When Kendrick Lamar introduced himself to the bulk of the hip-hop world with Section.80 way back in the summer of 2011, there were more than a few people who acknowledged that he was on to something special. Whether it was the lyrical intelligence, the world-class flow, or the uniquely raw perspective on what was happening in the streets around him, it was clear that the Black Hippy standout was destined to become the much-needed new face of the Compton rap scene.
With every subsequent release, Kendrick’s stature grew both in the hip-hop scene and in mainstream culture. Good Kid, M.A.A.D. City — along with his verse in A$AP Rocky’s unavoidable hit “Fuckin’ Problems” — brought the artist formerly known as K-Dot into the mainstream eye. While tracks like “Money Trees,” “Bitch, Don’t Kill My Vibe” and “Swimming Pools (Drank)” might be the ones that defined the record’s legacy, arguably Lamar’s biggest accomplishment was giving Drake a glimmer of legitimate street cred on “Poetic Justice.”
By the time To Pimp a Butterfly came out a couple years ago, Lamar was primed to become one of the biggest artists of his generation. Needing a major song or two to re-establish his place atop the rap world, tunes like “Alright,” “I,” and “King Kunta” showed that not only was King Kendrick ready to return to his rightful hip-hop throne but also that the Grammy-winning rapper could redefine the genre while appealing to a wide variety of fans young and old.
As the world turned over and so many of us watched with horror as America’s most esteemed Kendrick fan prepared to leave the Oval Office and a bigoted troll marched in, To Pimp a Butterfly became one of the most intricate soundtracks of the resistance. As an unapologetically political record addressing social and racial injustices on both national and international levels, the 2015 album spoke truer with every passing day in the increasingly hostile environment of Trump’s America.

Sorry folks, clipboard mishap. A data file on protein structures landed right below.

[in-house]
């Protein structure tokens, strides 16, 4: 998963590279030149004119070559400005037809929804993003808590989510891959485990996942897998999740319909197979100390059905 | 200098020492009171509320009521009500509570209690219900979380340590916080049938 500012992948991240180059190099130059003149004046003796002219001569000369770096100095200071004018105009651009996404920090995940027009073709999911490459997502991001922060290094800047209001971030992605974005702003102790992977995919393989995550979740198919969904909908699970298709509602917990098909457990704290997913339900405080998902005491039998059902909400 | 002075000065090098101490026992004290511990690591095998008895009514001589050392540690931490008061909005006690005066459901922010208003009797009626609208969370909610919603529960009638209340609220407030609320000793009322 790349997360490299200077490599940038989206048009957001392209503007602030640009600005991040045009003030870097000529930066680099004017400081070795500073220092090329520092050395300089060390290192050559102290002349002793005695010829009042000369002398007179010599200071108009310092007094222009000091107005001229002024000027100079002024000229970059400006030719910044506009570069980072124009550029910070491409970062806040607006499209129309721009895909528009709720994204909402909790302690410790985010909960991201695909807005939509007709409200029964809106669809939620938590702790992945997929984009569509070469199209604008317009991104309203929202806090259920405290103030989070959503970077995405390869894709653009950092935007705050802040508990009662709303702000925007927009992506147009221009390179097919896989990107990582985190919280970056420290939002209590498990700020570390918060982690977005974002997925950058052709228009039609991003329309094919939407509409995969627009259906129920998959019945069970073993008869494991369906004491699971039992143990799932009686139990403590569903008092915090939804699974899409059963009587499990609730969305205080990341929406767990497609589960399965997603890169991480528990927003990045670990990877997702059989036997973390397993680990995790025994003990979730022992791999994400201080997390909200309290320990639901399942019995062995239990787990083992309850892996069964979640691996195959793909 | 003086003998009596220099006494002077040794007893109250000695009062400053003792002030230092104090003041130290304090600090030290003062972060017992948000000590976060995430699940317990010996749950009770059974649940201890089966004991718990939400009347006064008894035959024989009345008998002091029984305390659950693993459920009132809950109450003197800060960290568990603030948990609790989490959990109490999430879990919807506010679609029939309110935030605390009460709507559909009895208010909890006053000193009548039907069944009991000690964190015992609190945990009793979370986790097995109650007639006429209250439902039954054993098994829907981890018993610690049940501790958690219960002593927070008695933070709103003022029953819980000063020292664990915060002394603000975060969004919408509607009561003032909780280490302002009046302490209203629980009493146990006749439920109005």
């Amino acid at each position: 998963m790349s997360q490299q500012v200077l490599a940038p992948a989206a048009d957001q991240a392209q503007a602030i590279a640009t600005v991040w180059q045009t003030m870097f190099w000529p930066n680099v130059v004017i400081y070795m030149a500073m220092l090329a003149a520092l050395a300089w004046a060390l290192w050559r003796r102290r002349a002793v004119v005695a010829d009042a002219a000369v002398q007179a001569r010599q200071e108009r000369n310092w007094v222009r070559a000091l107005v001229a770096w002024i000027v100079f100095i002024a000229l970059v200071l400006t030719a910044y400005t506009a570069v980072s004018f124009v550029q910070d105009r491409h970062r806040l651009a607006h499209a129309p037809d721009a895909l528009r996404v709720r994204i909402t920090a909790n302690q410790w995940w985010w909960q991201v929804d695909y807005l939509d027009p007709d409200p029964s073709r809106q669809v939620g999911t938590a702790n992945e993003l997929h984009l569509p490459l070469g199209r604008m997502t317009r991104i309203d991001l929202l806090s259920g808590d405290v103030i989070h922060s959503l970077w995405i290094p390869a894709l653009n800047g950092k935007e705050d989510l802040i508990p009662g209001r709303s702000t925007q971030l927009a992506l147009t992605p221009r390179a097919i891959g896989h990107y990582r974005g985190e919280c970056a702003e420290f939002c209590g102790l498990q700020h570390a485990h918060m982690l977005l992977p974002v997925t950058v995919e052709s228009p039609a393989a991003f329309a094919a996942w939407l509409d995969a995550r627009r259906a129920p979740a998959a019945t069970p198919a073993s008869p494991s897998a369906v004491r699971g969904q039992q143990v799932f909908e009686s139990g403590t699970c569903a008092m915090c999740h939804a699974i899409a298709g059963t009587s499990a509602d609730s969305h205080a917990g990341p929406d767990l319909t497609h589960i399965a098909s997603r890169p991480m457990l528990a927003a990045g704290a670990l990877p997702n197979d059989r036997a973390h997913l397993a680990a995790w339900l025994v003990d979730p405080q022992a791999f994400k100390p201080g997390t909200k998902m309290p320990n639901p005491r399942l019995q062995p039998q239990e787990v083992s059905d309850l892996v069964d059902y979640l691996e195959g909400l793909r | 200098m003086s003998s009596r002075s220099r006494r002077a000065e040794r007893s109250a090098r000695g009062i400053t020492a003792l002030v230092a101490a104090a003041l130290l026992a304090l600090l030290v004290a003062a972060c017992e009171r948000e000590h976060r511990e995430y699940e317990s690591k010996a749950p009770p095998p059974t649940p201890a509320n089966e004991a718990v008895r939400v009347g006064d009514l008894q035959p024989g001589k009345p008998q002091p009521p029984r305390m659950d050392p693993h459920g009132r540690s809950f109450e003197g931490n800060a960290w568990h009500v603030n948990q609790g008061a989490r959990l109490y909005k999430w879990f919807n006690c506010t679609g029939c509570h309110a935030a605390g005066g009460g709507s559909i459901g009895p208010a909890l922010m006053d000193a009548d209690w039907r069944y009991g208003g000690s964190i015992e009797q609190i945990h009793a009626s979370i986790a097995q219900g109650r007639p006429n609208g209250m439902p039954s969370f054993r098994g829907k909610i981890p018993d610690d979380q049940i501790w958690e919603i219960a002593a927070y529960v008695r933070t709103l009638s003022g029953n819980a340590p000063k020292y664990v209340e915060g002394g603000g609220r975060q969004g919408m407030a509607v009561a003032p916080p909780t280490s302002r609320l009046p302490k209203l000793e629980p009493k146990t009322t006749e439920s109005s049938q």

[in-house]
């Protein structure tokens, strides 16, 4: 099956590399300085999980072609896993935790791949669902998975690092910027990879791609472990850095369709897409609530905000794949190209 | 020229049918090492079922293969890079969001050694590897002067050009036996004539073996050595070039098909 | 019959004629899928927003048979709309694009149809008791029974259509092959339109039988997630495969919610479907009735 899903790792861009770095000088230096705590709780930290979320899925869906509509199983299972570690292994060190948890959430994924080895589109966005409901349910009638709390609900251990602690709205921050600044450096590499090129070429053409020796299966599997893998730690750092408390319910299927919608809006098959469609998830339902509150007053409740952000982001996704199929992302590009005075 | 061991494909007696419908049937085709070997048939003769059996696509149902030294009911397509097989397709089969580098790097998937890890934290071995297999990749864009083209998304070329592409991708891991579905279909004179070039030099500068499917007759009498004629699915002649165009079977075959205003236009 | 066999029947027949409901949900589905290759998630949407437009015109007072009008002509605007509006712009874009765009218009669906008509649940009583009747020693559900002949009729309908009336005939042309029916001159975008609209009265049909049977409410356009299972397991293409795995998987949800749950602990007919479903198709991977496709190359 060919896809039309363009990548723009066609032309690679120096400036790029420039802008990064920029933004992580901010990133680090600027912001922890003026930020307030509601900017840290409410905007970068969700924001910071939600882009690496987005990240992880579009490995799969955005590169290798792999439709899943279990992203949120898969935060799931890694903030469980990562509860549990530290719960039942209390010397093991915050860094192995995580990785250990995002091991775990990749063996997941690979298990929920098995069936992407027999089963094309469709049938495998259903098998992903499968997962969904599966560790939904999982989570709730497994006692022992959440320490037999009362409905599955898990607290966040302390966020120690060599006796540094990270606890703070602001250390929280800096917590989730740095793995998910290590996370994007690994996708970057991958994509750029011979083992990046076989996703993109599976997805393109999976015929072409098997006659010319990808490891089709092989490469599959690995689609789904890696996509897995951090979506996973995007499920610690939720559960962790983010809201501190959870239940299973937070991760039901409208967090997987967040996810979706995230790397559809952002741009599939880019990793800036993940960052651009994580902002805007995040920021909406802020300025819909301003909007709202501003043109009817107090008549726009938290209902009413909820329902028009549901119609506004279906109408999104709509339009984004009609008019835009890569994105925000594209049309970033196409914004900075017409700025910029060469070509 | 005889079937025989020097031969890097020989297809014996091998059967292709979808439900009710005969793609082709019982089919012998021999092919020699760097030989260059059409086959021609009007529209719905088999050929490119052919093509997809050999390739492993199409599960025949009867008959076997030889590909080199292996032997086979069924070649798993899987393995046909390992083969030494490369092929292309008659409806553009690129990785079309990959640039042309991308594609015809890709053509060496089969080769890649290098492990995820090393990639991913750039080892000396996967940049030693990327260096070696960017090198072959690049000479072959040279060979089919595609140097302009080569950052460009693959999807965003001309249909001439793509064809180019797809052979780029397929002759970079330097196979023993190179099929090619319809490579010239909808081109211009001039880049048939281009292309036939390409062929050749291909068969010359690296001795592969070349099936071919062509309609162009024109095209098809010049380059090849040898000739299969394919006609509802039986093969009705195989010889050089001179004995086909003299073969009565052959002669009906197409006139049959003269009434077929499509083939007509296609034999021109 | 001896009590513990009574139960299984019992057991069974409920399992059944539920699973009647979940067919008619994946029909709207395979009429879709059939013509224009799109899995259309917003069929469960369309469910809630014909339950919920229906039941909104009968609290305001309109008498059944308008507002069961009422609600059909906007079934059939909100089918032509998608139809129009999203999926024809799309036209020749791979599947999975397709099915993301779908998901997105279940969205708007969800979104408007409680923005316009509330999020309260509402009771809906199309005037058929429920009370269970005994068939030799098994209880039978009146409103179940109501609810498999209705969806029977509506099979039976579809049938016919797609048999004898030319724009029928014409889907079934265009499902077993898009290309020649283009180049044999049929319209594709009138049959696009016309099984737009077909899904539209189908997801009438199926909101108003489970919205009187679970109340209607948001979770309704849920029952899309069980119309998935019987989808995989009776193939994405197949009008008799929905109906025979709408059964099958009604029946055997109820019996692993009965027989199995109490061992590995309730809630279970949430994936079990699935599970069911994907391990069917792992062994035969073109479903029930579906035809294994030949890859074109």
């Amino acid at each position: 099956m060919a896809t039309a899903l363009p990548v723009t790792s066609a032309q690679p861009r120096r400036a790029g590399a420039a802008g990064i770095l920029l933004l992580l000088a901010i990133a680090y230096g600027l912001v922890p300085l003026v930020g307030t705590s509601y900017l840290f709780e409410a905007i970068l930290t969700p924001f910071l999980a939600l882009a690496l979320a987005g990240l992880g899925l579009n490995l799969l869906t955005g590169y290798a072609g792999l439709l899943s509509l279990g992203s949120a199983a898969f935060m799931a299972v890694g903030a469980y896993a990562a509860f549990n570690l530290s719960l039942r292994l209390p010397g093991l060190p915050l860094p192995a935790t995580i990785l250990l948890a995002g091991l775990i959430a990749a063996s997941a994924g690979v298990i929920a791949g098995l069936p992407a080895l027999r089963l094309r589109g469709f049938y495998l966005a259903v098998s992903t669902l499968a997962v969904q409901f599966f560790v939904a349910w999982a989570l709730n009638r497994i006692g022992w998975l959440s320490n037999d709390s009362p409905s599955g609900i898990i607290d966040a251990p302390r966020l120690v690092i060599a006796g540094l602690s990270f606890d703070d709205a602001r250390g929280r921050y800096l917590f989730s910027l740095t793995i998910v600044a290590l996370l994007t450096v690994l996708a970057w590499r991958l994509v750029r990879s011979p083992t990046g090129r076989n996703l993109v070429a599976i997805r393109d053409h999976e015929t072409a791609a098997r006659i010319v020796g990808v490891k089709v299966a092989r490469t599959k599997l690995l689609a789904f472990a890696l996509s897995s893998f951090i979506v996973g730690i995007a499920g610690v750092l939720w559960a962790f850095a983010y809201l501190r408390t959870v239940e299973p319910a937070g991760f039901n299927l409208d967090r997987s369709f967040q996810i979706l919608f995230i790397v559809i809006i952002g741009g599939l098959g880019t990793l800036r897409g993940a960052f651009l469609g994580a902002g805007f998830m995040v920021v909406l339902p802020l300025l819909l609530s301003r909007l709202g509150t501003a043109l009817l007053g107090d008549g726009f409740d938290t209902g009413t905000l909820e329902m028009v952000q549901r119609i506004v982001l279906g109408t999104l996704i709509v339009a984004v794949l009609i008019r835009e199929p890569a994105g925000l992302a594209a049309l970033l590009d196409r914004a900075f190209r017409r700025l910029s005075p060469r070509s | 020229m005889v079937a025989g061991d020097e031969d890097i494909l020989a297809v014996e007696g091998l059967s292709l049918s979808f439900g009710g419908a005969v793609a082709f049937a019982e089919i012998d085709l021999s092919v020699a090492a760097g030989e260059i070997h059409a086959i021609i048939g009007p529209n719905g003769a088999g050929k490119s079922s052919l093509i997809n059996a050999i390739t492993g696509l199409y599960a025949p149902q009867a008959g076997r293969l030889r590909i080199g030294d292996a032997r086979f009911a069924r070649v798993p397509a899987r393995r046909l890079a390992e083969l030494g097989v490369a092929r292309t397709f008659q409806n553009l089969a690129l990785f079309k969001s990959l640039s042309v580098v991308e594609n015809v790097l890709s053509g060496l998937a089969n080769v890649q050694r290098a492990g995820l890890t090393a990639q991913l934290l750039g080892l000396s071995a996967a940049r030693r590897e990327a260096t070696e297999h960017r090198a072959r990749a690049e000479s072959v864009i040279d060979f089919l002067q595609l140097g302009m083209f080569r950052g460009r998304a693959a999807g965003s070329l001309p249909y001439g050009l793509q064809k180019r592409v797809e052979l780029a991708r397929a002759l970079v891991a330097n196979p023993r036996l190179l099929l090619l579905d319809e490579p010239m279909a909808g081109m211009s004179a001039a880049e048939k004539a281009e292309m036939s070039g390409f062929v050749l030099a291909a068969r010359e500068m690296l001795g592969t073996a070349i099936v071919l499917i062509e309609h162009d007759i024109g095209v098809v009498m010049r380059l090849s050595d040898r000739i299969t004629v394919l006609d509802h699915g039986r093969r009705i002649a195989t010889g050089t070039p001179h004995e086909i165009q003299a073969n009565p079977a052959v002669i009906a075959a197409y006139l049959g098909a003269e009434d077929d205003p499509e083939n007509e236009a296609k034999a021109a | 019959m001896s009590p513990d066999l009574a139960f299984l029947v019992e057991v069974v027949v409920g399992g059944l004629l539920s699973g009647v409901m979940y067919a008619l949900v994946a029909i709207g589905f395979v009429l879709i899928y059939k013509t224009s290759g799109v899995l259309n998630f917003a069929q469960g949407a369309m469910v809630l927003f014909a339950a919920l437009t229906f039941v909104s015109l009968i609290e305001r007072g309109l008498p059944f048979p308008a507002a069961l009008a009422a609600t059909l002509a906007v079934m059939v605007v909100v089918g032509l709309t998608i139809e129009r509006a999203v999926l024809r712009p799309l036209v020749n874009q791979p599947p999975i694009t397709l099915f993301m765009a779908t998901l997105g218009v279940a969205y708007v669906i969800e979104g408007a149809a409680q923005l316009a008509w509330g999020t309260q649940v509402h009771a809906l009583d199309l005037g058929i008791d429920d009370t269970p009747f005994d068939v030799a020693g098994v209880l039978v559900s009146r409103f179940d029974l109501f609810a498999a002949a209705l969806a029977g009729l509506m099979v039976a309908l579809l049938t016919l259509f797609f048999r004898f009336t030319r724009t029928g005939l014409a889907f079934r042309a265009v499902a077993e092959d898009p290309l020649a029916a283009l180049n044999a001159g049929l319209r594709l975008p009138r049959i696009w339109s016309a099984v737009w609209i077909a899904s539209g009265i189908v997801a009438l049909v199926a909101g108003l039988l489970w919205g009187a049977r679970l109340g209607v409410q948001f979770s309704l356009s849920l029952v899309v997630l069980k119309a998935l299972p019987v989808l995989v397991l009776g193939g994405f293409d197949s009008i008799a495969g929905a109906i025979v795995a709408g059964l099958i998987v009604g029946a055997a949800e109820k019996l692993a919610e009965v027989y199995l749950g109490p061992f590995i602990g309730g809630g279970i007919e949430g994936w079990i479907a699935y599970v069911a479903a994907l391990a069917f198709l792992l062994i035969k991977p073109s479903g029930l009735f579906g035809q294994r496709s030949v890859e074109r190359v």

But just when it seemed as though To Pimp a Butterfly would be Kendrick’s sole offering for the first portion of the tumultuous Trump presidency, Lamar came back with an even more scathing and straightforward political attack with Damn. Although nothing on Damn is quite as direct as YG’s “FDT” — nothing could ever be more direct than “FDT” — the shots fired at everyone from Fox News and Trump to the unspoken issues in the rest of the country on Kendrick’s latest record are every bit as insightful and poignant as any protest lyric penned by the likes of Ice Cube, 2pac, Bob Dylan, or John Lennon.
Although the legacy of Damn will undoubtedly grow over the coming years and months, it’s already been undeniably the most impactful record of its five month life. “Humble,” “DNA,” and “Loyalty” have all become essential anthems of the year’s hip-hop scene, and you’re just as likely to hear the entire record spinning in an Uber or a rich white neighborhood as you are on the streets of Inglewood, Long Beach, or Compton. As the nation’s racist fears are realized more and more everyday, Kendrick’s music stands above all others as the modern poet giving a singular voice to the masses speaking against injustices in America and beyond.
That’s not to say there aren’t other artists making excellent beacons of protest these days, there just isn’t anyone else with Kendrick’s reach who’s willfully throwing themselves on the front line. While artists like Drake and Taylor Swift remain apolitical in the name of calculated album sales, Adele stays true to her loveable self, and Beyonce focuses her efforts on empowering rather than attacking, Lamar is easily the biggest current musician shooting back against the current oppression and he’s doing a better job of it than the world probably deserves these days. To put it in other words, even my punk rock-loving former hippy of a dad said he couldn’t help but feel the emotion and appreciate the grittiness, bloodiness, and profanity of the video for “Element” that Rolling Stone’s mailing list sent to his inbox.
From a young Compton kid rapping about the city around him to an international superstar connecting with people of every age, race, and creed, the evolution of Kendrick Lamar from local rapper to modern-day prophet seems damn near complete. So when you’re lining up to see Kendrick headline the second annual Day N Night festival on Sunday evening (fittingly after a YG performance), remember that you’re not just seeing the best rapper of the generation. You’re also seeing arguably the most prolific political artist in recent memory fire his sharpest attacks directly at the targets in the midst of the most divisive American political debacle since the Civil War. The 2017 version of America is plenty fucked up, but if Kendrick got us, then we gon’ be alright.